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Nearly 40 years ago the State of Oregon recognized the need to have a permanent point of contact and on-going forum for consideration of tribal-state issues and created the Legislative Commission on Indian Services (LCIS), an advisory body of 13 Tribal Leaders and Legislators.  A dozen years ago Oregon was the first state in the nation to pass a state-tribal government-to-government relations law which emphasizes the critical importance of establishing and maintaining a variety of ways to learn enough about each other's structures, policies, programs, initiatives, traditions and history to inform decision-makers in both state and tribal government as well as to provide opportunities for their respective programs, departments and staff to exchange relevant information and work together on shared interests.  Both LCIS and Oregon's ORS 182.162-.168 have established Oregon's national reputation of cooperation with tribal governments and efforts to reduce litigation.  Avoided legal costs are just one of the benefits of good relations.  All Oregonians, especially those in rural communities where Tribes are located, have benefited from some positive partnerships that LCIS and Oregon's law have fostered.  Some local governments also have a history of exploring ways to cooperate with local Tribes to expand opportunities and provide services in a time of scarce resources in a way that enhances the health, safety and welfare of their citizens, tribal members and non-tribal members.  Other local governments may be interested in exploring the same possibility.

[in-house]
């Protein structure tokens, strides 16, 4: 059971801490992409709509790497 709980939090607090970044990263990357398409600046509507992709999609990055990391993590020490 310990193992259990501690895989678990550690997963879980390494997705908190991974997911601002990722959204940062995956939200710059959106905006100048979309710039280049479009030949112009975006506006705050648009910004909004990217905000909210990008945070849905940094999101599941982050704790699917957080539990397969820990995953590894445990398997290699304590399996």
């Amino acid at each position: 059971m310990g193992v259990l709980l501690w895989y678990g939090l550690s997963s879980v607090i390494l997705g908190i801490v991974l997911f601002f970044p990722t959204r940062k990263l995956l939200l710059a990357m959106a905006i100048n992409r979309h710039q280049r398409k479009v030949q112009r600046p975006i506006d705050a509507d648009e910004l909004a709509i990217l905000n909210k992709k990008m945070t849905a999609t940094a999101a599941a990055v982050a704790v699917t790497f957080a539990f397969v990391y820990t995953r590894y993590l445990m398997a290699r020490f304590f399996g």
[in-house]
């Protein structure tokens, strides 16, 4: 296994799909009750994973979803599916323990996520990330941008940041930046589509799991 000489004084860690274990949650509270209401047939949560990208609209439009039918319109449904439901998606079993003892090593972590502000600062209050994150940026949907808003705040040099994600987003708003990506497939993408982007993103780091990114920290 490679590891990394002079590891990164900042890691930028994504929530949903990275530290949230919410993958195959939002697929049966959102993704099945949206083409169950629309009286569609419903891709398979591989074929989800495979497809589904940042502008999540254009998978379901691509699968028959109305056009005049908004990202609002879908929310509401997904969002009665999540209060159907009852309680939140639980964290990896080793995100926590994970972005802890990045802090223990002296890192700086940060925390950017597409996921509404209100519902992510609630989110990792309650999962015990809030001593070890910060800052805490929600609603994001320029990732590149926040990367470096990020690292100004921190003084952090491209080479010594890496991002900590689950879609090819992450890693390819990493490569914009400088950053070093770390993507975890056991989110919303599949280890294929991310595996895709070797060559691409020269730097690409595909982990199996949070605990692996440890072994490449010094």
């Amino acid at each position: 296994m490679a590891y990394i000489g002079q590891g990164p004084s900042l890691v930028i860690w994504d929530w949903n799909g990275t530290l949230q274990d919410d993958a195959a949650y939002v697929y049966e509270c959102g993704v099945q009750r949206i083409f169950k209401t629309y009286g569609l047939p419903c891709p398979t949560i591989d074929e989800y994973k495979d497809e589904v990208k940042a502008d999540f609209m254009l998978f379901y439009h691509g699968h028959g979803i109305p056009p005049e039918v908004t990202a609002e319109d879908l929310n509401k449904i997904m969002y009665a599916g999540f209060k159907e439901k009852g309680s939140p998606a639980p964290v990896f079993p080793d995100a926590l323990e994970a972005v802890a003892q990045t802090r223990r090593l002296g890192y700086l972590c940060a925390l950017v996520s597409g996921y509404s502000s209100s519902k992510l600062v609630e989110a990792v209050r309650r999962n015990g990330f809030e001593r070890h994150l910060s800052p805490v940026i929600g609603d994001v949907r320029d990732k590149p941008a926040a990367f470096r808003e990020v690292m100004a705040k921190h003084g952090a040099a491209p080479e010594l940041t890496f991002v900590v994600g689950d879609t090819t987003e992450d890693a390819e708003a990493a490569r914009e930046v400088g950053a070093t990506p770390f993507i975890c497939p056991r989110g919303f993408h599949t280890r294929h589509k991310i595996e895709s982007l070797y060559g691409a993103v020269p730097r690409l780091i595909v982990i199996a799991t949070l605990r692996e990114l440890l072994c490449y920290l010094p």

LCIS is available to support those on-going efforts on the part of local governments as it does with state agencies. The Commission has an office at the State Capitol which serves as a day-to-day information clearinghouse.  The LCIS Executive Director is available via phone, e-mail or for meetings and trainings to suggest ways to initiate, improve or expand interactions with tribal governments.

Here are three suggestions learned from the Oregon Approach that local governments may want to consider. They may serve to increase the likelihood of positive interactions now and in the future.  Following these three suggestions is a partial checklist of steps in the process that have worked for state agencies which may work for local governments.

    1. Appreciate and respect the legal and historical basis of Tribal governments:

Tribal sovereign governments- like other governments- means at a minimum that each of Oregon's nine federally recognized tribal governments has a distinctive legal and political status separate from other sovereigns including other tribal governments. Like other governments, each tribal sovereign has the inherent authority to govern its people and see to their health, safety and welfare, decide requirements for citizenship, pass laws & regulations, tax and spend, create infrastructure and provide governmental services to its citizen members.  Tribal governments are not "granted sovereignty."  Since the adoption of the U.S. Constitution, Tribes have been acknowledged in the Constitution's treaty and commerce clause.   Tribes conducted business as sovereigns- including activities reserved for sovereigns such as signing treaties with the U.S. - before the State of Oregon came into existence in 1859.   Tribes, therefore, are the oldest form of sovereigns in Oregon by thousands of years.